Like so many people all across the country, the students at Bi-Cultural Day School in Stamford were stunned and saddened by the senseless shooting at Stoneman Douglas High School in Parkland, Florida, two weeks ago that left 17 students and teachers dead.
“It is impossible to comprehend the genesis of events so horrific. We simply cannot fathom the unfathomable. Words fail us,” Head of School Jacqueline Herman wrote in a letter to Bi-Cultural families.
But the Stamford students were so moved by their grieving peers that they decided words would not fail them. Not this time.
And so, the day after the the shooting, Bi-Cultural’s students resolved to bring a ray of light to the students and families of Parkland, Florida. Under the guidance of third-grade teacher Beth Fritz and middle school teacher Adrianne Robinson, the student council contacted Stars of Hope, an organization that empowers children to bring hope to those in need through the power of art and messages of healing. Adopting the Stars of Hope program, the students’ first “pay it forward” project was to paint inspirational words and works of art on wooden stars provided by the organization. The Stars of Hope were then sent to the Parkland students. Following this experience, students also decided to become part of this “Pay it Forward” service that will bring healing and hope around the world.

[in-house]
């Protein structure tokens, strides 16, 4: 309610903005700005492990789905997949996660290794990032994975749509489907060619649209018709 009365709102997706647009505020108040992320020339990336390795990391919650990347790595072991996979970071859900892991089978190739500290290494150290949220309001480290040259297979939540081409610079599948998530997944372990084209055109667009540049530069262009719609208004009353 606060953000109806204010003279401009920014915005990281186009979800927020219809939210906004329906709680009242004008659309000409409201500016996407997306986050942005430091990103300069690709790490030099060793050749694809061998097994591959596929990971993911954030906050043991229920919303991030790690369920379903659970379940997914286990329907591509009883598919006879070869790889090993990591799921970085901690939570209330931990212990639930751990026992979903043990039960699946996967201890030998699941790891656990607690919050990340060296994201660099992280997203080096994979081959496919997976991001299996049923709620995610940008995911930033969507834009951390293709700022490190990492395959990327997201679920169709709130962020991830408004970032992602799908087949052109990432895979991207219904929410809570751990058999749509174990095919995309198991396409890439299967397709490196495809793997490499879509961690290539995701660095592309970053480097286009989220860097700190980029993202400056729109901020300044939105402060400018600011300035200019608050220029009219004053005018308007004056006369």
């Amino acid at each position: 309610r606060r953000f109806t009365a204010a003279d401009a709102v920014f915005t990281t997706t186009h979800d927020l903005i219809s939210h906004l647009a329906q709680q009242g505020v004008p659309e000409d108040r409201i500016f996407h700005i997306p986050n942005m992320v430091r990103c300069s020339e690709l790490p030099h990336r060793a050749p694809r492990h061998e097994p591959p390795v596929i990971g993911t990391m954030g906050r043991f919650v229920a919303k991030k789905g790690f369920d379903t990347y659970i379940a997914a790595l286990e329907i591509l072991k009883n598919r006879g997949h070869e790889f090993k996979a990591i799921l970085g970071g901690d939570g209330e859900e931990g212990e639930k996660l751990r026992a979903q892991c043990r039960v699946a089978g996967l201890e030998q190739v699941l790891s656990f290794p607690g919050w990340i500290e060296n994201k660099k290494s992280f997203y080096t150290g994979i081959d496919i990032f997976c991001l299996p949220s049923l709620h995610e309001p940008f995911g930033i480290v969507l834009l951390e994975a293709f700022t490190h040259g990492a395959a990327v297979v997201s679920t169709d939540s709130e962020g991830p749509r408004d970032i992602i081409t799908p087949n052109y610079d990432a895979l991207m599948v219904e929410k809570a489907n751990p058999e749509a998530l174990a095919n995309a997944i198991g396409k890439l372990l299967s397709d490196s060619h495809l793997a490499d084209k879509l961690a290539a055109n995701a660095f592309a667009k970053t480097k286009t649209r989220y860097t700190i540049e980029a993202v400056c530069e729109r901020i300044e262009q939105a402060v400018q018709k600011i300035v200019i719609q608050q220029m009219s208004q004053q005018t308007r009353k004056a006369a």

“The goal is for our entire student body and staff to feel empowered by helping communities around the world in need of hope,” explained Fritz. “The world needs more ‘pay it forward’ acts of kindness and we’re so proud that our Bi-Cultural students have taken it upon themselves to help lift the spirits of thousands of people in their time of need.”
CAP: Bi-Cultural 8th-grader Ruthie Price paints a Star of Hope to send to the students at Stoneman Douglas High School in Parkland, Florida.